Hacks are no laughing matter. The U.S. government and the American population have lost billions of dollars as a result of IT system hacks. The threats come from all angles – insiders, thieves, terrorists, and your run-of-the-mill bad guys. Cybersecurity is not just a national issue – it’s a national battle. And it’s certainly been in the news a great deal lately. However, maybe the ideas we have about cybersecurity and how to manage it aren’t totally up to date.
In this month’s DorobekINSIDER Live, “Don’t Get Hacked: Tips for Combating Cyberthreats”, Christopher Dorobek sat down with some cybersecurity experts and debunked some of the common notions floating around about how to prevent cyberattacks.
The panelists were:
• Bob Gourley, Partner and Co-Founder of Cognitio Corp. and Editor of CTO;
• Karen S. Evans, National Director of US Cyber Challenge (USCC);
• Alan Paller, Founder and Research Director of SANS Institute;
• Hannah Moss, Writer and Research Analyst here at GovLoop.
First, Moss gave us the background on cybersecurity and its current state in the U.S. Everyone’s certainly talking about cybersecurity, but what does it mean for government agencies? Moss explained that it’s different based upon organization. In the recent GovLoop guide, “Securing Government: Lessons From The Cyber Frontlines”, Moss, the author, gave case studies from ten government agencies on mitigating cyberthreats in new and innovative ways. Download this loaded guide for the full scoop here.
So, what’s the real story behind cybersecurity, according to our experts?
Evans explained that contrary to the common mantra in government and beyond, we have enough money. She insisted that the issue was mining the resources to the correct places, not generating new funding.
Cybersecurity not a small problem, and to develop our strategy to deal with it, we have to take it more seriously than it’s currently being handled. Paller warned the audience never to underestimate the extent of infiltration. Government websites and government data are already compromised, to some degree. The task now is to tread carefully within our current systems and mitigate the detrimental effects of the breaches, and to ensure that further infiltrations don’t occur.
Also, it’s not necessarily the fancy or complex changes that need to be made, according to Evans. Rather, small, seemingly simple, everyday habits need to be adjusted to promote security. This may include tasks like securing logins or embedding emails.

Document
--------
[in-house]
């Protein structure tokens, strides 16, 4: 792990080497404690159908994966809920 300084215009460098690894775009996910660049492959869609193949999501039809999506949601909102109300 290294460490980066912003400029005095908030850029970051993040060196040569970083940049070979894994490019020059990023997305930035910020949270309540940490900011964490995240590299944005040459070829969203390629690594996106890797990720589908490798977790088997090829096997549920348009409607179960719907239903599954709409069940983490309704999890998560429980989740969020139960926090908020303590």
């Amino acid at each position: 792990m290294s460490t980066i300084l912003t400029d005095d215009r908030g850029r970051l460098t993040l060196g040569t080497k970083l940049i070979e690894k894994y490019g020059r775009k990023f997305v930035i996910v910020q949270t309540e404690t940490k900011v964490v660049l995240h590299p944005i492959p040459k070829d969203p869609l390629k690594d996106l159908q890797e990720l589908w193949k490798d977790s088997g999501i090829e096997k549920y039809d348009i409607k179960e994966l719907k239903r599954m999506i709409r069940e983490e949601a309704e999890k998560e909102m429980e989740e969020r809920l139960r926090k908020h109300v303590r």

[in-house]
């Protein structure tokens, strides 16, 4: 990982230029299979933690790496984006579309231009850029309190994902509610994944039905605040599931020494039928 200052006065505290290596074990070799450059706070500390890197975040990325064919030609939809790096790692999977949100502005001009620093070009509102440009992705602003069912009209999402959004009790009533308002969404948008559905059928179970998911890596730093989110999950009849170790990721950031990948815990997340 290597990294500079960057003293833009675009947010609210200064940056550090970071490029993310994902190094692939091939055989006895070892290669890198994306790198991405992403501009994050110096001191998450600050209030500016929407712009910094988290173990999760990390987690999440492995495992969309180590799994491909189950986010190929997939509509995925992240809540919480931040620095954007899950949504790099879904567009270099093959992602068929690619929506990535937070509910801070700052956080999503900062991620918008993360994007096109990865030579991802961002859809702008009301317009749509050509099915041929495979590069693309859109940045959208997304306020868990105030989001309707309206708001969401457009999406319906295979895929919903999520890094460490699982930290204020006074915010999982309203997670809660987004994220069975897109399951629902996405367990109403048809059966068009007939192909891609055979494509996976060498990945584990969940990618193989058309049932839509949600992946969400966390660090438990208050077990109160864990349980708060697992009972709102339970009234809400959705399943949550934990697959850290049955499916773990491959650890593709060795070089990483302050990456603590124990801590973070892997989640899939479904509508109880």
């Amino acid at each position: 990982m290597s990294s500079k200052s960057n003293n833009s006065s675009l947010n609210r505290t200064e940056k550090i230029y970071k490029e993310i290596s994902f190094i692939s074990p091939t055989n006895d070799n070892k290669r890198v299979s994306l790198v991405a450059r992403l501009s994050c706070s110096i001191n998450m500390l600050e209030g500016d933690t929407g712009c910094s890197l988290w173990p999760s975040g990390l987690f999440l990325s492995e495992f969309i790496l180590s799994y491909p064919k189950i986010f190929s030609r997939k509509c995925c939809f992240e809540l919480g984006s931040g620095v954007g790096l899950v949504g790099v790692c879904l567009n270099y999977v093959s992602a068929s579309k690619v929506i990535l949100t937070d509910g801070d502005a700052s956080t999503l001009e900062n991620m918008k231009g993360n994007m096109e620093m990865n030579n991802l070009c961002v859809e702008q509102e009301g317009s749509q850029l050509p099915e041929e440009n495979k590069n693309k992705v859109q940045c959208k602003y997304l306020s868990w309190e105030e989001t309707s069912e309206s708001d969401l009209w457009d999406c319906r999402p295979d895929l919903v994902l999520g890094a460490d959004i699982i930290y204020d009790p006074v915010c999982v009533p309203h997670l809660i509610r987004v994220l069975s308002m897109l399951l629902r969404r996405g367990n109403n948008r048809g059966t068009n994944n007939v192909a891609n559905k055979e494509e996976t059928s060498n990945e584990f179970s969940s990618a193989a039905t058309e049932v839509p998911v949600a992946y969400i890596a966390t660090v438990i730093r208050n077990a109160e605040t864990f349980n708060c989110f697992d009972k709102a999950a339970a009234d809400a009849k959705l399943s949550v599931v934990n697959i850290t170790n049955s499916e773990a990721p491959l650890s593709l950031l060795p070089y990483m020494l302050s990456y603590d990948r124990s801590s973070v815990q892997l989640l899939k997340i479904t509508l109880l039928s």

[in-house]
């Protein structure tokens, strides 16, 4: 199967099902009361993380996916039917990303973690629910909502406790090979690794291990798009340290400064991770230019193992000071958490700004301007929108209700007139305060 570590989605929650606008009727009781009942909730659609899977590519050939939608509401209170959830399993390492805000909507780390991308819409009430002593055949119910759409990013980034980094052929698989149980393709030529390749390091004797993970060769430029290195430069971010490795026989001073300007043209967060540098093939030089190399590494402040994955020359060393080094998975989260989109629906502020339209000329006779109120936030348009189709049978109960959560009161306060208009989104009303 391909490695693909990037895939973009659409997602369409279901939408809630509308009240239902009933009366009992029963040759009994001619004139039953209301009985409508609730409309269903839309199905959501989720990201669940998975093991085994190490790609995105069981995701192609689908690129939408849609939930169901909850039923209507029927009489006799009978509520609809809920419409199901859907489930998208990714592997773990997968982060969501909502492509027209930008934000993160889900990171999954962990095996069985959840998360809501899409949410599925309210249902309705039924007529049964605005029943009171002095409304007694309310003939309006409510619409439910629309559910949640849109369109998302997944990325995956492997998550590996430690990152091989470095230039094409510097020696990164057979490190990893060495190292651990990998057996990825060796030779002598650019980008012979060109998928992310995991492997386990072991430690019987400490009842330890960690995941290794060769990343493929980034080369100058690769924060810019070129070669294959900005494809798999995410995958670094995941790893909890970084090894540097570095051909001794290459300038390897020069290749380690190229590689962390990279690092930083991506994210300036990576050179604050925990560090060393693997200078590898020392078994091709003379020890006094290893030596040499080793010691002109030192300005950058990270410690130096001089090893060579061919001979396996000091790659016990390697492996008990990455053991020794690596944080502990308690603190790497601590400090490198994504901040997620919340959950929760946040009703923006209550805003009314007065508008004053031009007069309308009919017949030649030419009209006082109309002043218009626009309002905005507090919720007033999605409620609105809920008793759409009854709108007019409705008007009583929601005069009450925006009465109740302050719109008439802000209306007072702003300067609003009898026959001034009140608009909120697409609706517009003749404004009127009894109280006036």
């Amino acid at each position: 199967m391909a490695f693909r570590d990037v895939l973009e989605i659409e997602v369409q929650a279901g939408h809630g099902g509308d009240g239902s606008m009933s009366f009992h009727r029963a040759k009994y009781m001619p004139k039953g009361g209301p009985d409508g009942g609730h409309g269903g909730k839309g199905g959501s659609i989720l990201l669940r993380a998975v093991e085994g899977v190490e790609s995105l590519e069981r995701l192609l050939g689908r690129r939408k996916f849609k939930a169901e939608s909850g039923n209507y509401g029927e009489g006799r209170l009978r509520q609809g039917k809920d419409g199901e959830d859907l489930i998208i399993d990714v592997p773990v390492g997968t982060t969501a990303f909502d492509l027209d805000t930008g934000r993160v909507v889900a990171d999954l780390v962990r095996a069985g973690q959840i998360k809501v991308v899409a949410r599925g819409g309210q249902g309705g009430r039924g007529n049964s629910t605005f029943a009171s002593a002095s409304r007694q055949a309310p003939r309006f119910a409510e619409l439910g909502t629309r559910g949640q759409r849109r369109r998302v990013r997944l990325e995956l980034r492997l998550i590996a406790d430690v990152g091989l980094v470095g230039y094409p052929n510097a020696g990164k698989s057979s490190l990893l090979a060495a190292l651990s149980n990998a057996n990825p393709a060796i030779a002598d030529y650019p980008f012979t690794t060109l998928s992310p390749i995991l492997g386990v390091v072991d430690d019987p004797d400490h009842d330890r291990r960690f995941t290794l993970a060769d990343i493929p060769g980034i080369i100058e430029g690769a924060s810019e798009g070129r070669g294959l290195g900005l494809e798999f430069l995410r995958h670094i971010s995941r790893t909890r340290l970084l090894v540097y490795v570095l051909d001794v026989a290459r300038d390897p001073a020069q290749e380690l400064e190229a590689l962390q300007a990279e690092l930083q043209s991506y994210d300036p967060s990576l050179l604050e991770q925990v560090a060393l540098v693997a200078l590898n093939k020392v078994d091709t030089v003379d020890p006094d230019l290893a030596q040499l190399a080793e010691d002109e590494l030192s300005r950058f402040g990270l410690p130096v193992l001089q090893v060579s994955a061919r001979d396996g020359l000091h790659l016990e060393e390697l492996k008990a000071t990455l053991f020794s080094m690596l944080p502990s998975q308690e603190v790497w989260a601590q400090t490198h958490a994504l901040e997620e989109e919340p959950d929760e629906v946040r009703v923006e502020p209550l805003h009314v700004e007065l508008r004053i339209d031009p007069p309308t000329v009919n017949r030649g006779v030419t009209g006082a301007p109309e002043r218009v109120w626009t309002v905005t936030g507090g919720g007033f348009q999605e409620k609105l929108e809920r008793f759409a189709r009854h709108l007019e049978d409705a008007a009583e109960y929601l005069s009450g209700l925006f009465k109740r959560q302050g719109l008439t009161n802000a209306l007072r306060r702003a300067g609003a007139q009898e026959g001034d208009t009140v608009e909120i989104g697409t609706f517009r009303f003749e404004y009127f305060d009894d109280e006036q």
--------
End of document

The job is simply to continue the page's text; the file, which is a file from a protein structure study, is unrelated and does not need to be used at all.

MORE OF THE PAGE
Additionally, we always hear that there are major improvements to be made in hiring and training cybersecurity professionals. But maybe that’s not the case, according to the panelists. Especially in an environment where there are the outside stakeholders, the government contractors, it’s not possible for the government to ensure that everyone who interacts with their IT systems has gone through the height of cybersecurity training. When the government uses what Paller called “rock-bottom” priced contractors, there’s no way to ensure that the quality of IT training is perfect.
Another idea they debated was information sharing. Information sharing is commonly thought of as a good thing, but the panelists agreed that it’s not as great as everyone thinks, perhaps. Paller explained that it’s one of the most frustrating things to have the shared information, but no way of implementing or using it in any way. Information sharing, Evans added, is an overused phrase – like accountability or transparency, in her opinion.
According to Gourley, cybercriminals, or the “bad guys” are creative. Each time, they come up with a new tactic to infiltrate the system. Cybersecurity in our country has evolved and complexified starting all the way back in the Civil War (yes, telegrams could be hacked!), which goes to show just how much cybercriminals keep up to date – or one step ahead – of the government’s systems.
The panelists concluded by leaving the audience with one recommendation – go to GAO.gov and read the reports on cybersecurity. They have a wealth of resources, as the GAO has taken data from government agencies on their cybersecurity practices, successes, and failures, and that data can help you do your job better – and more securely.
Missed it live? Listen to the entire recorded event here.